It is easy for the government to impose strict environmental rules on how businesses must be run, because the businesses, not the government, have to pay the cost of meeting those rules.
So it was refreshing recently when multiple Chattanooga-area business leaders and public officials pointed out during a forum on "green" initiatives the impracticality and even unpopularity of so many of those initiatives.
n Wejun Robinson, the general manager of Top Flight paper products company, based in Chattanooga, said companies often cannot justify the high cost of projects such as installing solar panels. Only with government subsidies will most businesses consider installing solar panels, he noted.
"You can't do solar on your own," he added.
n Guenther Scherelis, spokesman for Volkswagen Group of America, said consumers are not willing to face steeper taxes or higher prices for many products that are considered more environmentally friendly. He said that in his native Germany, it has taken "a lot of state intervention" to get the public to embrace green products and practices. In fact, he added, "without the government, in Germany it wouldn't work."
n State Sen. Bo Watson, R-Hixson, said that where environmental legislation is concerned, "Every solution you come up with, you discover five or six problems." He recommended tapping our own nation's oil and natural gas resources rather than putting them off limits for questionable environmental reasons.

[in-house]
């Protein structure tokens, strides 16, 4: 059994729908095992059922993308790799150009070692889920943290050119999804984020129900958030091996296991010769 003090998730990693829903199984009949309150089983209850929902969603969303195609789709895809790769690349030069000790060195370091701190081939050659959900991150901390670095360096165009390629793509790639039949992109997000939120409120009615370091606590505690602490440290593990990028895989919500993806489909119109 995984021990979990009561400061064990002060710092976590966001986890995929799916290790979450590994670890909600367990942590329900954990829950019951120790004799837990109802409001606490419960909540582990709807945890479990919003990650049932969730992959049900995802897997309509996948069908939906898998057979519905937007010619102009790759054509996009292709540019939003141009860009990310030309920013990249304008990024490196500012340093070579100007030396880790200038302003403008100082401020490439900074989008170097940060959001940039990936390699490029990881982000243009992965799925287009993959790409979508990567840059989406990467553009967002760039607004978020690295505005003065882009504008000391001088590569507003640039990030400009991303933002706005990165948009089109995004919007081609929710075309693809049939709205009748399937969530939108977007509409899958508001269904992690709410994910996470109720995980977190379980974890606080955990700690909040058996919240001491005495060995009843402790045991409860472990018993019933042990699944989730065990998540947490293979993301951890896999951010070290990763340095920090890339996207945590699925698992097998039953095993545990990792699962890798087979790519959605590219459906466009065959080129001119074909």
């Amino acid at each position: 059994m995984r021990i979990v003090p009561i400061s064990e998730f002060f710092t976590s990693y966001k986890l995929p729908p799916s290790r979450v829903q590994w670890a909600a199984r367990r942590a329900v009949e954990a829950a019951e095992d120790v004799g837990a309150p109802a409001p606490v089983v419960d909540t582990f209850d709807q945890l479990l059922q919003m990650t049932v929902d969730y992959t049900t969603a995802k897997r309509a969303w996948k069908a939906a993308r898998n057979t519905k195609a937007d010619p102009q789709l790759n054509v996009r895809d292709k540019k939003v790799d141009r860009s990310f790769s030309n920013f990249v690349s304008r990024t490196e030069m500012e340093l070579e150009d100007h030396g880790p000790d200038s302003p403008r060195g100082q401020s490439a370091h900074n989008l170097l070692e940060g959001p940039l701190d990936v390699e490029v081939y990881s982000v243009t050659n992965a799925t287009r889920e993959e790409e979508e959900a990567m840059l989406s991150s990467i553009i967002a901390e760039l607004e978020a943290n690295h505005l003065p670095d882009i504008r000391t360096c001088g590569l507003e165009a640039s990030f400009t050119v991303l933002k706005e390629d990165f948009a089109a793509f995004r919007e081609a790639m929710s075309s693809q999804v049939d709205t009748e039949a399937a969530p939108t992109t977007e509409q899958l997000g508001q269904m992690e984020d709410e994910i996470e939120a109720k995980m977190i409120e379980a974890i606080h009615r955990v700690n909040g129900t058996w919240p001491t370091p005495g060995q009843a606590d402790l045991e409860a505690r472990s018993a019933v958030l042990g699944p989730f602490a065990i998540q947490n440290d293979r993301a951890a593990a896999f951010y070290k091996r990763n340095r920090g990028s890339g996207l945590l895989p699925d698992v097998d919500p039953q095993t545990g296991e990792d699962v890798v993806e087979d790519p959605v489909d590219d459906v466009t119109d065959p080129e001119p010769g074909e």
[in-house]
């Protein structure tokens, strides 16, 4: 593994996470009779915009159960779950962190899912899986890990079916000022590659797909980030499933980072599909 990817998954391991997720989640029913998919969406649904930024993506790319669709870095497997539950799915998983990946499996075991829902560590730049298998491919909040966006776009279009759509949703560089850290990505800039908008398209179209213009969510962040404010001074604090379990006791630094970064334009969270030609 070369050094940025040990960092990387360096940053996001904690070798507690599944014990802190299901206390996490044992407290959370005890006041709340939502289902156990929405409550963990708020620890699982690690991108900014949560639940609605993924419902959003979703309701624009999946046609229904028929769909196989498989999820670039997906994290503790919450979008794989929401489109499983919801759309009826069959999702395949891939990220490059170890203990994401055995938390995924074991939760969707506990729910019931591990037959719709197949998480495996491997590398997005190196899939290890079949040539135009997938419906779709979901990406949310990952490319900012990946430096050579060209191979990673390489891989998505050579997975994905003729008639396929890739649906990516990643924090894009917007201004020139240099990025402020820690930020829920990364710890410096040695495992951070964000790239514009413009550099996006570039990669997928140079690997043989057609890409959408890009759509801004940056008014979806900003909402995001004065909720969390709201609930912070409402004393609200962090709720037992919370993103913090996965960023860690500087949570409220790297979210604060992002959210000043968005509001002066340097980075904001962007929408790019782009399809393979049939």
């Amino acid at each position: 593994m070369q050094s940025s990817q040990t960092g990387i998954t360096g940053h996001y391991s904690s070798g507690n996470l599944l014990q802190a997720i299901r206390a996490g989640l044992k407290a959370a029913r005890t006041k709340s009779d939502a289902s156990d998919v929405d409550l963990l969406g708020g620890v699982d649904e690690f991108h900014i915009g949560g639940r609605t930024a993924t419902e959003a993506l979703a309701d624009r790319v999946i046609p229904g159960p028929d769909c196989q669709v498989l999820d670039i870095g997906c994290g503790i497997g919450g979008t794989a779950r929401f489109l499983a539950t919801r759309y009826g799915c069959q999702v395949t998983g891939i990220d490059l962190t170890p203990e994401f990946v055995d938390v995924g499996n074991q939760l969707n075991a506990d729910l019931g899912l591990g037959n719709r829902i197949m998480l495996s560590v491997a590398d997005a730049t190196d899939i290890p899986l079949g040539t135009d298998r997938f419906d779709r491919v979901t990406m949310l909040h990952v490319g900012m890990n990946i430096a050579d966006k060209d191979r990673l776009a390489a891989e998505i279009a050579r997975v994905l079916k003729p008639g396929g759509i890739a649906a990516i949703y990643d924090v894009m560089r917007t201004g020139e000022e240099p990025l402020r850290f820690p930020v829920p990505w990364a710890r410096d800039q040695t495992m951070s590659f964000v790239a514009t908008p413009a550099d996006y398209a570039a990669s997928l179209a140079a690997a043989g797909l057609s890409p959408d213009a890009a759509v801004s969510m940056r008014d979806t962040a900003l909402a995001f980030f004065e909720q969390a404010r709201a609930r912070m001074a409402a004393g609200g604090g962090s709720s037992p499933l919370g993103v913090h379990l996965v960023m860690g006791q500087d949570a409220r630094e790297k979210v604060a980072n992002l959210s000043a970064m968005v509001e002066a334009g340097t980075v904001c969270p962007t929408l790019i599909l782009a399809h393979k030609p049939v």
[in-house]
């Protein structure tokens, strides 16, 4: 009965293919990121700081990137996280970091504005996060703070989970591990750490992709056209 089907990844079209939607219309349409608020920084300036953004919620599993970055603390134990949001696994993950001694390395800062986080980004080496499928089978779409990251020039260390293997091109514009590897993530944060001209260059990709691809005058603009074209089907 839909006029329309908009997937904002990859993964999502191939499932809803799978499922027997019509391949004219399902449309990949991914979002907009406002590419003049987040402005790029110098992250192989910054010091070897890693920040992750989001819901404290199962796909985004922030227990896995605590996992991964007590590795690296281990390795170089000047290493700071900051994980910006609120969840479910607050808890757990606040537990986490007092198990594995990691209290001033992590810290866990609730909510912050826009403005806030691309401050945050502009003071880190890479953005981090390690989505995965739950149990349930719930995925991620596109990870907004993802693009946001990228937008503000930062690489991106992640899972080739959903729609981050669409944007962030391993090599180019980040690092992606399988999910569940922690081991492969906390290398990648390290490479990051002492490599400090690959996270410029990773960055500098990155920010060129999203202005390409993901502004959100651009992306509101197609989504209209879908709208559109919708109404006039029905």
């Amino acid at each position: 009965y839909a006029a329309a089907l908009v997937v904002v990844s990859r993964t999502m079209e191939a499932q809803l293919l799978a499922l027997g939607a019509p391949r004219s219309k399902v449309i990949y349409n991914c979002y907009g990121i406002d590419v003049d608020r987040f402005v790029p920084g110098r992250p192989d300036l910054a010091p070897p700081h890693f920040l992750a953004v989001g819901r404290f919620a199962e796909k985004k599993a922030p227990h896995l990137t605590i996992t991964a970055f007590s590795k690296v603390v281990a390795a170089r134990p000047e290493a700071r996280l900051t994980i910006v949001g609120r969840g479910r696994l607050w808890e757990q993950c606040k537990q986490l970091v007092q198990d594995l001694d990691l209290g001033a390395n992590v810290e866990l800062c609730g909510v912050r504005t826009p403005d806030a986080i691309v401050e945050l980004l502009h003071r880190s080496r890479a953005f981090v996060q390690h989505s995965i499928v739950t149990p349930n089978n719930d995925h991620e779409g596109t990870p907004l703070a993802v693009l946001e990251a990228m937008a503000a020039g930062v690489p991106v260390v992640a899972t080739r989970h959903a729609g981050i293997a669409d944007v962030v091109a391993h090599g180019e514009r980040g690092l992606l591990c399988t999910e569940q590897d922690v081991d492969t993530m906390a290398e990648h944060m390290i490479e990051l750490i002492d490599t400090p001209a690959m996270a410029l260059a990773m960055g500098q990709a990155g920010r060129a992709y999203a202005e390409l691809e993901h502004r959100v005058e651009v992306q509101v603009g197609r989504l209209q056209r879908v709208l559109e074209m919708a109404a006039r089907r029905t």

The leaders' remarks came during a visit to Chattanooga by Democrat former Michigan Gov. Jennifer Granholm, who wants Congress to use its legislative power to further promote electric vehicles. She also wants our country to get a fifth of its energy from renewable sources by 2025. But that comes with a price. When California tried to set lofty goals for renewable energy, it drove industry out of the state because electricity costs skyrocketed.
Business leaders in Chattanooga certainly are not opposed to reasonable conservation, but they pointed out that somebody has to pay the bills for expensive environmental initiatives.
We can't wish those bills away. We have to balance conservation with our need for energy. Unfortunately, that cannot be accomplished through imposition of costly "green" schemes by Washington.